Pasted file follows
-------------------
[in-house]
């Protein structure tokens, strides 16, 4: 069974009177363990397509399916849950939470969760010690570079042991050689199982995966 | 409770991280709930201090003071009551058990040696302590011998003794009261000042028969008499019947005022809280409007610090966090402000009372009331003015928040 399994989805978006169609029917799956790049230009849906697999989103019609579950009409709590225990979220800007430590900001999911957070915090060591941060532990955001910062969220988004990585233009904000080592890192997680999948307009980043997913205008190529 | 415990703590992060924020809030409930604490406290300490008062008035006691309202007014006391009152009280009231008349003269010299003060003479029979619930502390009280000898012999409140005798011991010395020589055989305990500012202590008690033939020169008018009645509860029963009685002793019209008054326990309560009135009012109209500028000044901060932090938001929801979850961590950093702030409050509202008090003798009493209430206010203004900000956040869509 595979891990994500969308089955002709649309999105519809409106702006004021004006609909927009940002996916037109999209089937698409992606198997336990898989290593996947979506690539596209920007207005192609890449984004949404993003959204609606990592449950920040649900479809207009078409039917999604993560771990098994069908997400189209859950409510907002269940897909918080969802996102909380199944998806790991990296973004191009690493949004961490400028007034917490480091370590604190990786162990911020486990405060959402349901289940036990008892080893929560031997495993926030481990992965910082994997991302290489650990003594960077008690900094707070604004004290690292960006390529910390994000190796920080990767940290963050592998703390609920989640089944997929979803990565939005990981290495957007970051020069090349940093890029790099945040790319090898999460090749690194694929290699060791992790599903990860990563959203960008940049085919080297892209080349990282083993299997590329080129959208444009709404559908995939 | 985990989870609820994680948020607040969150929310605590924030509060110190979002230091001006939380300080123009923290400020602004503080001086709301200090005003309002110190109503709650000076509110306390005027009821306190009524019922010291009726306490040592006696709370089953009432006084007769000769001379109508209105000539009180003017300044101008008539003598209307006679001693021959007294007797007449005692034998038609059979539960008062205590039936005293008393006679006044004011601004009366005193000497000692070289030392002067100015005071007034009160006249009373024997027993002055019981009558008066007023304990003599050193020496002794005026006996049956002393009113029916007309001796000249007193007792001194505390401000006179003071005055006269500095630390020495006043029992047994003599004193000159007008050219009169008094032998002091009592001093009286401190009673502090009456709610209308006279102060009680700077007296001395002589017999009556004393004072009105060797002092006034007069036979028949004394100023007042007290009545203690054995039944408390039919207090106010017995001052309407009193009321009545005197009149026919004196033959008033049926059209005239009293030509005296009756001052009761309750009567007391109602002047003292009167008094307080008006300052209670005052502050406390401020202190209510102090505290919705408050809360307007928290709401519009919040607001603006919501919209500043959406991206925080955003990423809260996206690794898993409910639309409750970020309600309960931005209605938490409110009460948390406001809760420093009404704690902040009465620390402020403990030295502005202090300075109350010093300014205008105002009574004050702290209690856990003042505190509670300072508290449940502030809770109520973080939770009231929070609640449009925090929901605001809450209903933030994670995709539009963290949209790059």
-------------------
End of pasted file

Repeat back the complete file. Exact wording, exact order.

[in-house]
């Protein structure tokens, strides 16, 4: 069974009177363990397509399916849950939470969760010690570079042991050689199982995966 | 409770991280709930201090003071009551058990040696302590011998003794009261000042028969008499019947005022809280409007610090966090402000009372009331003015928040 399994989805978006169609029917799956790049230009849906697999989103019609579950009409709590225990979220800007430590900001999911957070915090060591941060532990955001910062969220988004990585233009904000080592890192997680999948307009980043997913205008190529 | 415990703590992060924020809030409930604490406290300490008062008035006691309202007014006391009152009280009231008349003269010299003060003479029979619930502390009280000898012999409140005798011991010395020589055989305990500012202590008690033939020169008018009645509860029963009685002793019209008054326990309560009135009012109209500028000044901060932090938001929801979850961590950093702030409050509202008090003798009493209430206010203004900000956040869509 595979891990994500969308089955002709649309999105519809409106702006004021004006609909927009940002996916037109999209089937698409992606198997336990898989290593996947979506690539596209920007207005192609890449984004949404993003959204609606990592449950920040649900479809207009078409039917999604993560771990098994069908997400189209859950409510907002269940897909918080969802996102909380199944998806790991990296973004191009690493949004961490400028007034917490480091370590604190990786162990911020486990405060959402349901289940036990008892080893929560031997495993926030481990992965910082994997991302290489650990003594960077008690900094707070604004004290690292960006390529910390994000190796920080990767940290963050592998703390609920989640089944997929979803990565939005990981290495957007970051020069090349940093890029790099945040790319090898999460090749690194694929290699060791992790599903990860990563959203960008940049085919080297892209080349990282083993299997590329080129959208444009709404559908995939 | 985990989870609820994680948020607040969150929310605590924030509060110190979002230091001006939380300080123009923290400020602004503080001086709301200090005003309002110190109503709650000076509110306390005027009821306190009524019922010291009726306490040592006696709370089953009432006084007769000769001379109508209105000539009180003017300044101008008539003598209307006679001693021959007294007797007449005692034998038609059979539960008062205590039936005293008393006679006044004011601004009366005193000497000692070289030392002067100015005071007034009160006249009373024997027993002055019981009558008066007023304990003599050193020496002794005026006996049956002393009113029916007309001796000249007193007792001194505390401000006179003071005055006269500095630390020495006043029992047994003599004193000159007008050219009169008094032998002091009592001093009286401190009673502090009456709610209308006279102060009680700077007296001395002589017999009556004393004072009105060797002092006034007069036979028949004394100023007042007290009545203690054995039944408390039919207090106010017995001052309407009193009321009545005197009149026919004196033959008033049926059209005239009293030509005296009756001052009761309750009567007391109602002047003292009167008094307080008006300052209670005052502050406390401020202190209510102090505290919705408050809360307007928290709401519009919040607001603006919501919209500043959406991206925080955003990423809260996206690794898993409910639309409750970020309600309960931005209605938490409110009460948390406001809760420093009404704690902040009465620390402020403990030295502005202090300075109350010093300014205008105002009574004050702290209690856990003042505190509670300072508290449940502030809770109520973080939770009231929070609640449009925090929901605001809450209903933030994670995709539009963290949209790059």